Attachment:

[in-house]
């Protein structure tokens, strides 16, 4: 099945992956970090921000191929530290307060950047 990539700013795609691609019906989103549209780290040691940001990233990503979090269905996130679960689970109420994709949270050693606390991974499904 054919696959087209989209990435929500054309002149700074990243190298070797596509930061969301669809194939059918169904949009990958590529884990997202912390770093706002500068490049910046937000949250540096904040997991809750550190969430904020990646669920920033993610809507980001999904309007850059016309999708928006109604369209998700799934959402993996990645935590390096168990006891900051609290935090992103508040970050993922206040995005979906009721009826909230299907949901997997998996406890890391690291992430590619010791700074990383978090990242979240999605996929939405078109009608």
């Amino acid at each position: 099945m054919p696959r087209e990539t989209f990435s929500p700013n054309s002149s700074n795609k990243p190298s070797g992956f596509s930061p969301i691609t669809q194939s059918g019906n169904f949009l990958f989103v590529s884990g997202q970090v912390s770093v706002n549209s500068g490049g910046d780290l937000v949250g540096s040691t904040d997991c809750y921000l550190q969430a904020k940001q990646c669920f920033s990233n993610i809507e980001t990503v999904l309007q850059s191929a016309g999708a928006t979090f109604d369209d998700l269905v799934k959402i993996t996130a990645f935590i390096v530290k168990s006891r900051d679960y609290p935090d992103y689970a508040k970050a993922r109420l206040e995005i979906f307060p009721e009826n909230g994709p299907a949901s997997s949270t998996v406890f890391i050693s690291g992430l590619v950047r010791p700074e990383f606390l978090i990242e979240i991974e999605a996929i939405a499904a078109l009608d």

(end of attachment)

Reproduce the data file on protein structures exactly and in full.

[in-house]
């Protein structure tokens, strides 16, 4: 099945992956970090921000191929530290307060950047 990539700013795609691609019906989103549209780290040691940001990233990503979090269905996130679960689970109420994709949270050693606390991974499904 054919696959087209989209990435929500054309002149700074990243190298070797596509930061969301669809194939059918169904949009990958590529884990997202912390770093706002500068490049910046937000949250540096904040997991809750550190969430904020990646669920920033993610809507980001999904309007850059016309999708928006109604369209998700799934959402993996990645935590390096168990006891900051609290935090992103508040970050993922206040995005979906009721009826909230299907949901997997998996406890890391690291992430590619010791700074990383978090990242979240999605996929939405078109009608």
């Amino acid at each position: 099945m054919p696959r087209e990539t989209f990435s929500p700013n054309s002149s700074n795609k990243p190298s070797g992956f596509s930061p969301i691609t669809q194939s059918g019906n169904f949009l990958f989103v590529s884990g997202q970090v912390s770093v706002n549209s500068g490049g910046d780290l937000v949250g540096s040691t904040d997991c809750y921000l550190q969430a904020k940001q990646c669920f920033s990233n993610i809507e980001t990503v999904l309007q850059s191929a016309g999708a928006t979090f109604d369209d998700l269905v799934k959402i993996t996130a990645f935590i390096v530290k168990s006891r900051d679960y609290p935090d992103y689970a508040k970050a993922r109420l206040e995005i979906f307060p009721e009826n909230g994709p299907a949901s997997s949270t998996v406890f890391i050693s690291g992430l590619v950047r010791p700074e990383f606390l978090i990242e979240i991974e999605a996929i939405a499904a078109l009608d």